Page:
Gutter Cleaning – Our Method
Gutter Cleaning, Tools of the Trade
This is just a brief article of the basic tools that Wagner Window Service uses when we clean gutters. Just the simple stuff that makes our job easy.
First off we like to put either drill hooks or caribiner on both sides of our belts. This holds the five gallon buckets that we hand scoop the debris into. We keep one on each side so that when we are up on the ladder and scooping debris out of the gutter, it eliminates a lot of twisting. If we are scooping the gutter from the left side, we have a bucket on our left and if we are scooping the right there is one on the right. My personal favorite is the caribiner because it pretty much locks the buckets to your sides. My crew seems to prefer the drill hooks a little better as they are a little easier to take the buckets off and dump your debris. I don’t like the hooks as much because as you climb the ladder its easy to kick the bucket off.
Next we use these gutter scoops that we purchase from Window Cleaning Resource where we purchase most of our supplies. This scoop is probably the most important tool that we use. It allows for an extension pole to screw on to it which lets you reach debris much further than you could if you were trying to do it just by hand. The length of your pole can be as long as you desire but we have found that the most efficient for us is a 4 foot pole. It can get difficult to reach much further than that because of the placement of gutter hangers. A 4 foot pole doesn’t sound like it would be much of a reach but it enables you to reach a total of 10-12 feet total. That’s important to us because the more debris we can remove from the gutter at a time and that means that we aren’t moving the ladder as much. Each time you move the ladder and climb it you put yourself at a little more risk and you are spending more time working.
And then finally the gloves that we use. We pick up a bunch of these. They are available at either Lowes or Home Depot. They come in 5 packs and cost about $5, so a $1 per pair. Can’t go wrong with that. The palms are dipped in nitrile and give your hands a little more protection. If you think about it you are putting your hands in a cup made of sheet metal that has screws sticking out of it. With the potential for cuts and the very nasty debris that you can find up there, I find it important to help protect both mine and my employees hands from cuts and infection. During the colder months we put nitrile gloves on underneath. Standard latex gloves tend to tear on my but I have large hands. Our favorite are Venom gloves from Lowes. Doesn’t seem like they would do too much against the cold but when you have to stick your hands in cold water, it really helps when your hands are dry. Cold dry hands are a world apart from cold wet hands, and when you spend 10 hours a day it really means a lot.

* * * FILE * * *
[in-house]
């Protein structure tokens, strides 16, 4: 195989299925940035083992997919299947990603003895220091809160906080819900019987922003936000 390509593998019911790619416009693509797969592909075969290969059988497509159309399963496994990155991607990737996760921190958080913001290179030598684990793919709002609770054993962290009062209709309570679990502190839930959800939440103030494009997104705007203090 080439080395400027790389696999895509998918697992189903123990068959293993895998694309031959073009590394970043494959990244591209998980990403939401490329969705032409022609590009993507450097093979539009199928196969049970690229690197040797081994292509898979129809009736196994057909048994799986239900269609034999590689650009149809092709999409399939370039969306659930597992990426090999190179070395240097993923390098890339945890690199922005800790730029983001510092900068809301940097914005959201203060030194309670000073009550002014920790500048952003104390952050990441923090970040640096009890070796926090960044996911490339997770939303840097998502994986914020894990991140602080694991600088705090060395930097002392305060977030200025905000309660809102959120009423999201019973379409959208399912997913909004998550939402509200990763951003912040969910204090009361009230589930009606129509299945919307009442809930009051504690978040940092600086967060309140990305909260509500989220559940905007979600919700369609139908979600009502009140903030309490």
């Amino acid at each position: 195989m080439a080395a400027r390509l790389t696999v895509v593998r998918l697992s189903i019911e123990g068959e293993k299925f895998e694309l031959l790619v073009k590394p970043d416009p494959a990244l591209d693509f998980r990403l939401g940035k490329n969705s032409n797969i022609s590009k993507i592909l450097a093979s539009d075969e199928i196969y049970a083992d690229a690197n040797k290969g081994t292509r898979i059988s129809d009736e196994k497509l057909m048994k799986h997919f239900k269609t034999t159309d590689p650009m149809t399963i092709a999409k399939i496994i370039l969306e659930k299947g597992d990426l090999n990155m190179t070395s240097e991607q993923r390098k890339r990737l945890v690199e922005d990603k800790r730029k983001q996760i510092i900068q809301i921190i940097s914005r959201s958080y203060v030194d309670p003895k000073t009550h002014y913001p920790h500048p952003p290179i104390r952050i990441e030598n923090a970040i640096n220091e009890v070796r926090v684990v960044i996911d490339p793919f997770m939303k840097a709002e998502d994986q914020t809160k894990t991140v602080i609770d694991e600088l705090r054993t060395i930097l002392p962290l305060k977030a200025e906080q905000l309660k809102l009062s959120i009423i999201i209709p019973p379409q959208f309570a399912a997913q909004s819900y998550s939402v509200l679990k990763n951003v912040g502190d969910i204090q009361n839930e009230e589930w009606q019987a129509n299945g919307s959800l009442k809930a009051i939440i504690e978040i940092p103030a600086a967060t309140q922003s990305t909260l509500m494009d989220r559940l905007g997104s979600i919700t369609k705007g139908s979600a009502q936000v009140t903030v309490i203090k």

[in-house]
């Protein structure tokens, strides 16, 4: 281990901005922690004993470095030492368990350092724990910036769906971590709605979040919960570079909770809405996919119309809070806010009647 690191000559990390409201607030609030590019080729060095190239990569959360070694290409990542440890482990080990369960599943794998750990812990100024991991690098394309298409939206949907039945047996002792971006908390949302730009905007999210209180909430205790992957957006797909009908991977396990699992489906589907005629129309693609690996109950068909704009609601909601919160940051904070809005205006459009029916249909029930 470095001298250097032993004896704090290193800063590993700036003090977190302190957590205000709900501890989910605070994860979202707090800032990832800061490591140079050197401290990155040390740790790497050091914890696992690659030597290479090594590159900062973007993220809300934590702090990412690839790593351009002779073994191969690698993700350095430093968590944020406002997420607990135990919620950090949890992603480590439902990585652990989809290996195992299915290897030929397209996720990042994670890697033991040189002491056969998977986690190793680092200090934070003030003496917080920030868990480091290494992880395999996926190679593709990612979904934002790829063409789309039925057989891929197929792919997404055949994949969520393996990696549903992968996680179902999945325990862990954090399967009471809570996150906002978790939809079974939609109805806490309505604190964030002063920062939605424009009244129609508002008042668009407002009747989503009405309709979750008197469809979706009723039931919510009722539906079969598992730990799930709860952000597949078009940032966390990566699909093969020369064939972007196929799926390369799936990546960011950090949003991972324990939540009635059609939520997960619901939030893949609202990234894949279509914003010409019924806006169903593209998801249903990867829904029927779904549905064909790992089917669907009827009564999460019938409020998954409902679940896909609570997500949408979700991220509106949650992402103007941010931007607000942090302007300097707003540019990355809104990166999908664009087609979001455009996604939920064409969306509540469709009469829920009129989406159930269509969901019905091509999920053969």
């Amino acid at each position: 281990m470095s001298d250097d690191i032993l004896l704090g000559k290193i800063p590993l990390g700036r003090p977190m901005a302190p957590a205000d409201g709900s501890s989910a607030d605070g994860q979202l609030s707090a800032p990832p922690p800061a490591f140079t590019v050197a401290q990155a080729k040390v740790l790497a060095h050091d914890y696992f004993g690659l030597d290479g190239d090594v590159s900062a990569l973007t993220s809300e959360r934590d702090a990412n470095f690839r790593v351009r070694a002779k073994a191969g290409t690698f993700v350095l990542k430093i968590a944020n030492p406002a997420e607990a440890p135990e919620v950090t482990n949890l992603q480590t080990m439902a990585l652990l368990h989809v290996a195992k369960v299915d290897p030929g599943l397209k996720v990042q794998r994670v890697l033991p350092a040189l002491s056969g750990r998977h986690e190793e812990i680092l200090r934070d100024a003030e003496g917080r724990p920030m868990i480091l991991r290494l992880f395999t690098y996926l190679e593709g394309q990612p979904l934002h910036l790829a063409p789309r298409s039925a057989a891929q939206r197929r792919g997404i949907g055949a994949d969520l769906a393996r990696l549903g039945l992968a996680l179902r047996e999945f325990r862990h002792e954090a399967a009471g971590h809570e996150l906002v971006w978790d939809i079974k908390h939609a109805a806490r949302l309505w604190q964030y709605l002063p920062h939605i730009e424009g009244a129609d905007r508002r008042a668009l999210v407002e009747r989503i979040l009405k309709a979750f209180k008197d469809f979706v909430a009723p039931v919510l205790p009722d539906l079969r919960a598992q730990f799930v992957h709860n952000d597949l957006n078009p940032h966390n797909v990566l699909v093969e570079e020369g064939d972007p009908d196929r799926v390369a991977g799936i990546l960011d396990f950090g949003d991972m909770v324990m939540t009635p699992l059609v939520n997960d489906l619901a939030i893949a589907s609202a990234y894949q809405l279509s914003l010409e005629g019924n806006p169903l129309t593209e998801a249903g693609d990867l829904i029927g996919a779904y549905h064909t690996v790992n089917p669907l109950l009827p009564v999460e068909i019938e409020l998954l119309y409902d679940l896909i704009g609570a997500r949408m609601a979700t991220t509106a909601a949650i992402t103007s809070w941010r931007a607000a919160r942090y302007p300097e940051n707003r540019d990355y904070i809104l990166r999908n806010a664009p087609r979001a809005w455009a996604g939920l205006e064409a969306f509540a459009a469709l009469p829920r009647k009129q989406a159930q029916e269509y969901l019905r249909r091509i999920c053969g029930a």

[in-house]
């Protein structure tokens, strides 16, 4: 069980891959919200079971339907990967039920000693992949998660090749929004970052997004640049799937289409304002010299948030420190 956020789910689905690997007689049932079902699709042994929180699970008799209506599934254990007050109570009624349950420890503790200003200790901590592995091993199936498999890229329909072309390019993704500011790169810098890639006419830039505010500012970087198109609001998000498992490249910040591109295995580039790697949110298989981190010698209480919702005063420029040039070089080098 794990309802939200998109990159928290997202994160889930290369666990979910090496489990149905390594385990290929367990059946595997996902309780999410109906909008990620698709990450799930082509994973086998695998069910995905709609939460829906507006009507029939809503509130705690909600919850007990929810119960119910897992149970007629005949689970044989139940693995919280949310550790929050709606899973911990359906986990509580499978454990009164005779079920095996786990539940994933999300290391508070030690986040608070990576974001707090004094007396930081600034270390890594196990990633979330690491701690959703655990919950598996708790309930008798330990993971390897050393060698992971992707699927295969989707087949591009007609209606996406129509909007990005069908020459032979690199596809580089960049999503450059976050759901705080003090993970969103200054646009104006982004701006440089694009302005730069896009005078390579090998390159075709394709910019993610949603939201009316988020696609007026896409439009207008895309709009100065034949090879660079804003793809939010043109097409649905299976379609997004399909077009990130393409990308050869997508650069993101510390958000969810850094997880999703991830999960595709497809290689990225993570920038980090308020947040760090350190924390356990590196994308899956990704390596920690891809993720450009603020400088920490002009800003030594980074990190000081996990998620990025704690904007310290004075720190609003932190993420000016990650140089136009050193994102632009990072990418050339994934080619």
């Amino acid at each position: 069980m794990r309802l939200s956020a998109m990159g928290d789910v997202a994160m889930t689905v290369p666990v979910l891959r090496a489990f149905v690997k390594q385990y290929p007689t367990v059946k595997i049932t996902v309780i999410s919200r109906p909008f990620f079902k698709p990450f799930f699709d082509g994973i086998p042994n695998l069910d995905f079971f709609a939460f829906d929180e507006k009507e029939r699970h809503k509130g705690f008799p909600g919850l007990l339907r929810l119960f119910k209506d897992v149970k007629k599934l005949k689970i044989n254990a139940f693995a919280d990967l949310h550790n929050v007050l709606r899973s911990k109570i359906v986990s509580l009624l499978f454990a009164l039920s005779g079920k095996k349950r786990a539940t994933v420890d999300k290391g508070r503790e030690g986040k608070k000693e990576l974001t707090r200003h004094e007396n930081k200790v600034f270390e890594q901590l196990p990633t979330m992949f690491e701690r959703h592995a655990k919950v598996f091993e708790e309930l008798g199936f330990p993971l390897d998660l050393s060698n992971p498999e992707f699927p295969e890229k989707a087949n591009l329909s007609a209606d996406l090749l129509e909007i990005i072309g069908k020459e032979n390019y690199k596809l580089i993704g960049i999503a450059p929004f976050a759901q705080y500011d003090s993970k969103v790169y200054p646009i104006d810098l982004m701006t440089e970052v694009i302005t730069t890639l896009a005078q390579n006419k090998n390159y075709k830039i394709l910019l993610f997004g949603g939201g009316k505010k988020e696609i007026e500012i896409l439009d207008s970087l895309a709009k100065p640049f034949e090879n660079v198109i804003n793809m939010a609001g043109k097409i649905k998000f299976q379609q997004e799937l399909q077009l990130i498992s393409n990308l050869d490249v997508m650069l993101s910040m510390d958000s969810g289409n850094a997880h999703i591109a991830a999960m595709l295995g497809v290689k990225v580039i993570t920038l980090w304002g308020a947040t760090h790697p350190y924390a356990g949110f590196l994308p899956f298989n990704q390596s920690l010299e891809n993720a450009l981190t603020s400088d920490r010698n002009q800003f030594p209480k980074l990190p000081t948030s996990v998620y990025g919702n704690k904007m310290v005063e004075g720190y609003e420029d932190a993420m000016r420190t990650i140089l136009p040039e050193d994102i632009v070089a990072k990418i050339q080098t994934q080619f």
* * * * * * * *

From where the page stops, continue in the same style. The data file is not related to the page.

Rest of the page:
Each crew has a couple Brute trash cans to dump the debris in when they climb down the ladder. This saves trips back and forth to the truck or out to the woods. We started with the cheaper trash cans because.. well, the price. Brute trash cans were built to last and will last for years to come. Invest the money upfront, its not much and you will save money in the long run.
Finally, the debris. What do you do with it? Some customers don’t mind you tossing the debris into the woods. After all that’s where it would have ended up anyway. Personally I like to bring it home and mix it with my compost pile which ultimately ends up in my garden.
This article was ultimately written for other professionals and people looking to learn the process. Safety is most important and if you are not trained how to use or ladder and you are unfamiliar with ladder safety you should hire a professional. Your life is not worth cleaning leaves from the gutter.